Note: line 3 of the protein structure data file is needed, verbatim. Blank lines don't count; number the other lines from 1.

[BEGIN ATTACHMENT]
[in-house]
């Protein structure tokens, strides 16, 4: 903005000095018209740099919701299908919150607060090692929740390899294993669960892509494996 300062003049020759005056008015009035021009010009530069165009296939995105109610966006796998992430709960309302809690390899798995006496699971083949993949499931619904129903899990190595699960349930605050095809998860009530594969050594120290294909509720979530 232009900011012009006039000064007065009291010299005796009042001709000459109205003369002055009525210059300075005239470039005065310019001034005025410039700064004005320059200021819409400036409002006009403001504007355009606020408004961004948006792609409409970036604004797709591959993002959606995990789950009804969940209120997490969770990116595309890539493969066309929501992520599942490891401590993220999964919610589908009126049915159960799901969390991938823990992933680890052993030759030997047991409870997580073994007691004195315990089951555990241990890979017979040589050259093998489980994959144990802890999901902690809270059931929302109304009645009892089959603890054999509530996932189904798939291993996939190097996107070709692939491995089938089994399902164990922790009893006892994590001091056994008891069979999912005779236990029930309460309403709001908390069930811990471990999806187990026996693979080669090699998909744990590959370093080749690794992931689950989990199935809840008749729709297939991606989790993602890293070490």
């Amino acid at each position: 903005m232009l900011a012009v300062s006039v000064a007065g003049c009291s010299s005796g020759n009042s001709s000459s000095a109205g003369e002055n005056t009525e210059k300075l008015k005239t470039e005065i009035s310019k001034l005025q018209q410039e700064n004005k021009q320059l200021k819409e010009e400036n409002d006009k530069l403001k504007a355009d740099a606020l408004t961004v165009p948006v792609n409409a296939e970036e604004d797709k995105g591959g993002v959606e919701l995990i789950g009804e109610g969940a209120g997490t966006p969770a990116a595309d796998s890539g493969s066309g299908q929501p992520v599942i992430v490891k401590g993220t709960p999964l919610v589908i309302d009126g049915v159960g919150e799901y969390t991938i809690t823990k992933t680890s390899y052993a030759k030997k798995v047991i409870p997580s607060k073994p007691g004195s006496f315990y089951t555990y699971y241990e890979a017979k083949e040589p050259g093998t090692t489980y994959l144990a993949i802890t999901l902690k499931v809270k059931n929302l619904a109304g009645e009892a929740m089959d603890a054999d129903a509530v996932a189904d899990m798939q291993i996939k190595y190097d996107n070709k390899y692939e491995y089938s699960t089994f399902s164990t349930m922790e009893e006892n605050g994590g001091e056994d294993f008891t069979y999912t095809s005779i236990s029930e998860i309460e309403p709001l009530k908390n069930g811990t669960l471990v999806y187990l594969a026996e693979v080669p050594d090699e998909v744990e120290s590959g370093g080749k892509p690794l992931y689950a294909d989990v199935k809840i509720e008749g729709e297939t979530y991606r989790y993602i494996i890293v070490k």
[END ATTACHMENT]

């Amino acid at each position: 903005m232009l900011a012009v300062s006039v000064a007065g003049c009291s010299s005796g020759n009042s001709s000459s000095a109205g003369e002055n005056t009525e210059k300075l008015k005239t470039e005065i009035s310019k001034l005025q018209q410039e700064n004005k021009q320059l200021k819409e010009e400036n409002d006009k530069l403001k504007a355009d740099a606020l408004t961004v165009p948006v792609n409409a296939e970036e604004d797709k995105g591959g993002v959606e919701l995990i789950g009804e109610g969940a209120g997490t966006p969770a990116a595309d796998s890539g493969s066309g299908q929501p992520v599942i992430v490891k401590g993220t709960p999964l919610v589908i309302d009126g049915v159960g919150e799901y969390t991938i809690t823990k992933t680890s390899y052993a030759k030997k798995v047991i409870p997580s607060k073994p007691g004195s006496f315990y089951t555990y699971y241990e890979a017979k083949e040589p050259g093998t090692t489980y994959l144990a993949i802890t999901l902690k499931v809270k059931n929302l619904a109304g009645e009892a929740m089959d603890a054999d129903a509530v996932a189904d899990m798939q291993i996939k190595y190097d996107n070709k390899y692939e491995y089938s699960t089994f399902s164990t349930m922790e009893e006892n605050g994590g001091e056994d294993f008891t069979y999912t095809s005779i236990s029930e998860i309460e309403p709001l009530k908390n069930g811990t669960l471990v999806y187990l594969a026996e693979v080669p050594d090699e998909v744990e120290s590959g370093g080749k892509p690794l992931y689950a294909d989990v199935k809840i509720e008749g729709e297939t979530y991606r989790y993602i494996i890293v070490k």